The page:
An article by myself published in The Paddler October 2021 (SCA Magazine)
Tackling the Pentland Pentagon: A DOUBLE CROSSING OF THE NOTORIOUS PENTLAND FIRTH
Alice McInnes and Kate Duffus challenged themselves with a well-planned, double crossing of the Pentland Firth… The best plans in kayaking are usually nuggets of ideas that lie dormant until the alignment of several factors allow them to happen. To cross the notorious Pentland Firth requires favourable tides, weather, flexibility on timings, a certain level of paddling fitness, advanced tidal planning and a willingness to take on the challenge. To do it twice in a day needs all this plus motivation, imagination and maybe a few missing shillings.
I was on Orkney paddling with Kate Duffus for a few days before the Paddle Orkney symposium in July 2021. I had tentatively floated the idea of a crossing of the Firth several months before, envisaging huge whirlpools and fearsome eddy lines. Kate and I paddled around the south end of South Ronaldsay on our first day and the Pentland Skerries looked tantalisingly close. Wisely resisting the urge to paddle across the fast flowing tides late that afternoon, we returned to Kirkwall fired up for some serious tidal planning.
Two days later, armed with vectors and a plan, we set off from Burwick, South Ronaldsay at 8am, in thickish fog, only just able to make out the outline of the distinctive double lighthouses of the Skerries.
Our route was a clockwise circuit taking in the Pentland Skerries around slack water, then onto John o’ Groats for lunch, crossing to the islands of Stroma and Swona and back to Burwick. We planned to make use of the tides in our favour, avoid paddling against the flow, and not be swept past any bits of land! The chart shows speeds over 8 knots in several places so getting swept in the wrong direction was a real threat. It’s a great feeling on the water when you are able to adjust the plan on the fly.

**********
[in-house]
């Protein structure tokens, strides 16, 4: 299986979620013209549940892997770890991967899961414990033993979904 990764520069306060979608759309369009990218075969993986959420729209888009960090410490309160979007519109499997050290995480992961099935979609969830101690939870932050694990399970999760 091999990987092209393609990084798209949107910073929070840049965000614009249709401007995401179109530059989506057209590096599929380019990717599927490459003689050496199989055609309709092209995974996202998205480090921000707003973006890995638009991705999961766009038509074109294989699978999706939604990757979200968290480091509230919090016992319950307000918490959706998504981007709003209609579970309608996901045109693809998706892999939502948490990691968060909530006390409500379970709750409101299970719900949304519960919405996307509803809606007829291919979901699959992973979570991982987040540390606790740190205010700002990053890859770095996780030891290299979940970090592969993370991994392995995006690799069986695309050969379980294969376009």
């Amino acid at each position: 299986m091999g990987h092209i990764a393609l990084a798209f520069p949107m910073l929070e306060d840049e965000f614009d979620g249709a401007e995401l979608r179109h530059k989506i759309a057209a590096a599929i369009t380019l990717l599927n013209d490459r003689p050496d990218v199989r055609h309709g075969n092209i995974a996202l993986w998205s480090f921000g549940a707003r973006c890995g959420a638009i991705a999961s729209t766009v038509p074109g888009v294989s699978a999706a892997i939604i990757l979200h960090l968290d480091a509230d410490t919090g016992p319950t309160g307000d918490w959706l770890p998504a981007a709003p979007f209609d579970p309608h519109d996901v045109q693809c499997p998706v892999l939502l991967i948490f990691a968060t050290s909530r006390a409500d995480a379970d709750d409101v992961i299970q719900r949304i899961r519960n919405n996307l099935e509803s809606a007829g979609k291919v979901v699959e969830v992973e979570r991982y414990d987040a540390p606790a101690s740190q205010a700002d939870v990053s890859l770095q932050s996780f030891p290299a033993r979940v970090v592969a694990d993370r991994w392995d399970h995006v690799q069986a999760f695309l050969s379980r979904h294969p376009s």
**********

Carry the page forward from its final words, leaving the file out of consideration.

Kate and I had the vectors planned with precise timings for starting each crossing, and armed with this, we continually verbalised what we were seeing and were able to adjust plans based on these observations. Crossing a main shipping lane in the fog is not generally advised. Checking my AIS app on the intermittent 4G at the Skerries, I saw that two ships travelling north were going to be quite close. Due to the tides, we didn’t have much leeway to significantly adjust our speed or direction. But on such days you just get on with it, we didn’t have much choice anyway as the tide was starting to flow. We paused to enjoy some bottlenose dolphins playing in the tide and had a few anxious minutes playing ‘bow angle roulette’ with one large vessel, before we passed in front of it and onwards without drama to JOG, to complete our first crossing of the Firth – half way!
After a rest and a big lunch, we set out full of chips, chilli and coffee for the return leg. We needed another gear in terms of speed to hit Stroma’s south-east corner, as the tide was forcing us south and west in the clearing fog. Kate’s deck GPS told us that our speed was zero km/h and she was pretty clear what was needed – so I mustered my best forward paddling sprint technique to follow Kate across the fast flowing water just above the rapid.
The crossing to Swona was still to come. After a chat on the phone with the coastguard, and a walk up to the north end of the island to see our target, we set off. We were ahead of our plan, so we did a quick vector on the OS maps on the deck with our fingers, ‘2 knots west-ish, so 70º look about right?” and we ‘eyeballed’ it before picking up a useful transit of a white house and the edge of Swona some 7km away. Many times I’d looked at the chart at the channel between Swona and South Ronaldsay, and envisaged standing waves and turbulent waters dragging me out to the North Sea. On this day, there was none of that as two weary paddlers dawdled across perhaps a little too relaxed as we needed one last big effort to cross the increasing southerly flow and avoid getting swept past the beacon and out to sea!
An all-round incredible day. Around 40km of paddling at or above a consistent speed of three nautical miles per hour, and highly recommended with the right Scottish paddling conditions, the right buddy and pennies for lunch in JOG.
If you have any paddling ambitions that you’d like to discuss with me, please .